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dc.contributor.authorPorter, Karen Meyeren_US
dc.date.accessioned2013-02-14T18:51:28Z
dc.date.available2013-02-14T18:51:28Z
dc.date.issued1983en_US
dc.identifier.citation16 Creighton L. Rev. 487 (1982-1983)en_US
dc.identifier.urihttp://hdl.handle.net/10504/39432
dc.description.abstractINTRODUCTION|The attorney who is confronted with client perjury faces legal and ethical dangers. The client's crime may expose the attorney to criminal charges of subornation. Even where the attorney's participation falls short of criminal jeopardy, the attorney encounters an ethical dilemma arising from the conflict between duty to client and duty to court. The professional standards of conduct do not provide any clear and consistent guidelines for the attorney to follow. Case law is divided on the subject, especially when the perjury occurs in the course of a criminal trial.|This comment analyzes two civil and two criminal cases addressing client perjury where the problem is treated in four distinct ways. Discussions of the professional standards of conduct and of constitutional repercussions are interwoven with the analysis of these cases. The comment reviews the current professional standards of conduct-which fail to resolve the perjury problem and examines the conflict between the professional standards and constitutional considerations...en_US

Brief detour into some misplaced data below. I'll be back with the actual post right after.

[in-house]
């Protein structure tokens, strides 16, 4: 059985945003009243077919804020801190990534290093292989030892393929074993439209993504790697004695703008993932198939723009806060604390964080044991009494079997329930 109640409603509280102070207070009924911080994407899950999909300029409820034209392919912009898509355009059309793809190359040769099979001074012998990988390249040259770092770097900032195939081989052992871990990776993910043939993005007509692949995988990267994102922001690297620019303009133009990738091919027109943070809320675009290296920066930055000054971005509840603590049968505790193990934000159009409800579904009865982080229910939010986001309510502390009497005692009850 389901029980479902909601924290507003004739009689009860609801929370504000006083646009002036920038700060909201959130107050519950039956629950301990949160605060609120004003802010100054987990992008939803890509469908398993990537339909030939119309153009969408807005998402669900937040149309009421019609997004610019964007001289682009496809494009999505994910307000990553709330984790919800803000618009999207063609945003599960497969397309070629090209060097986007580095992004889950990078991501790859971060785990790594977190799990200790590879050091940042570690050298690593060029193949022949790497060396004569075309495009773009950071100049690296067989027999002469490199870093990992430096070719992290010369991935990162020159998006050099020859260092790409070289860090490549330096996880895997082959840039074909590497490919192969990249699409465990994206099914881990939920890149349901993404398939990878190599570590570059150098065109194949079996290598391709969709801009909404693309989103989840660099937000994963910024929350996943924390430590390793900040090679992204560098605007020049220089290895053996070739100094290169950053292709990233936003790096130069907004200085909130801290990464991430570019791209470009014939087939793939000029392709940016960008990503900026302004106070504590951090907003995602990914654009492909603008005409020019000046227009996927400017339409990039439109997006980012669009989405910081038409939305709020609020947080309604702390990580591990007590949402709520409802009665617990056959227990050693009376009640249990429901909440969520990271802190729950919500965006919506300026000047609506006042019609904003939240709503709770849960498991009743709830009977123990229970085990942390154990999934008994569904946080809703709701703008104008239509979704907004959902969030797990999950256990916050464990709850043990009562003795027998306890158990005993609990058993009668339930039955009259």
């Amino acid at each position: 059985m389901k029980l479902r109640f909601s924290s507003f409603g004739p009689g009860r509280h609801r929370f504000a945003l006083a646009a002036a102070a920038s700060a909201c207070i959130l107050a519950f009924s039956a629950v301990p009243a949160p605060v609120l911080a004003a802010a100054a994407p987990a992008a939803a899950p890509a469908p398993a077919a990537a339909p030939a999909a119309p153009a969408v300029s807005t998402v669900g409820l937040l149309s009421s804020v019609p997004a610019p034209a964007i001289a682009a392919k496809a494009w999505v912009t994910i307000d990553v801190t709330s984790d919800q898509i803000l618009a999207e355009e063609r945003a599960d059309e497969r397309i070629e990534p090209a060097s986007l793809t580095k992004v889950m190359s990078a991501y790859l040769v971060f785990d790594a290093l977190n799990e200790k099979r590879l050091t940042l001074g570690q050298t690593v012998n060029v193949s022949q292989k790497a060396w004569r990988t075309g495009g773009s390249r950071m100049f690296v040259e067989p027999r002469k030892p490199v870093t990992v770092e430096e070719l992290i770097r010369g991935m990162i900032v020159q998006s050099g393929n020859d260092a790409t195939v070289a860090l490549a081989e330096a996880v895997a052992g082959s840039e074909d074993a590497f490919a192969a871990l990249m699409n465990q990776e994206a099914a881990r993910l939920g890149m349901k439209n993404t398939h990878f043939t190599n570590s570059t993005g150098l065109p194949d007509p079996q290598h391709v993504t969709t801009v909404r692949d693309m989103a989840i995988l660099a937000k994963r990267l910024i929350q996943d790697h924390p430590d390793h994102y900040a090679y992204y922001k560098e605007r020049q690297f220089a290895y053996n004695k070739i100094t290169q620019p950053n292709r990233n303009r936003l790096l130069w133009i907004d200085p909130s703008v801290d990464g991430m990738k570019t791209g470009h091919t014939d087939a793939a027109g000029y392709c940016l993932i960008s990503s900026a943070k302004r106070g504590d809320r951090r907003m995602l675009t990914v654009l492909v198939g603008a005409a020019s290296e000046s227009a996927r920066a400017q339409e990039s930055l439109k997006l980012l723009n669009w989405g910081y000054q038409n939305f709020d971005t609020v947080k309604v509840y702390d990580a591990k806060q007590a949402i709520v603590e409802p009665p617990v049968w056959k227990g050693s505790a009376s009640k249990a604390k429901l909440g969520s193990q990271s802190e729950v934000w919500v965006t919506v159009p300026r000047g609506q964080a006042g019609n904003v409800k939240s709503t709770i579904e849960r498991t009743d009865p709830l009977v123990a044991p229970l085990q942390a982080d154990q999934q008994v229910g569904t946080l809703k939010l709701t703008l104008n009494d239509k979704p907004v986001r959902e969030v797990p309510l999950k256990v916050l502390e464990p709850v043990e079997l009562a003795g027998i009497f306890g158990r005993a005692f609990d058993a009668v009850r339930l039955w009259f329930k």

dc.publisherCreighton University School of Lawen_US
dc.titleLying Clients and Legal Ethics: The Attorney's Unsolved Dilemmaen_US
dc.typeJournal Articleen_US
dc.rights.holderCreighton Universityen_US
dc.description.volume16en_US
dc.publisher.locationOmaha, Nebraskaen_US
dc.title.workCreighton Law Reviewen_US
dc.description.note1982-1983en_US
dc.description.pages487en_US


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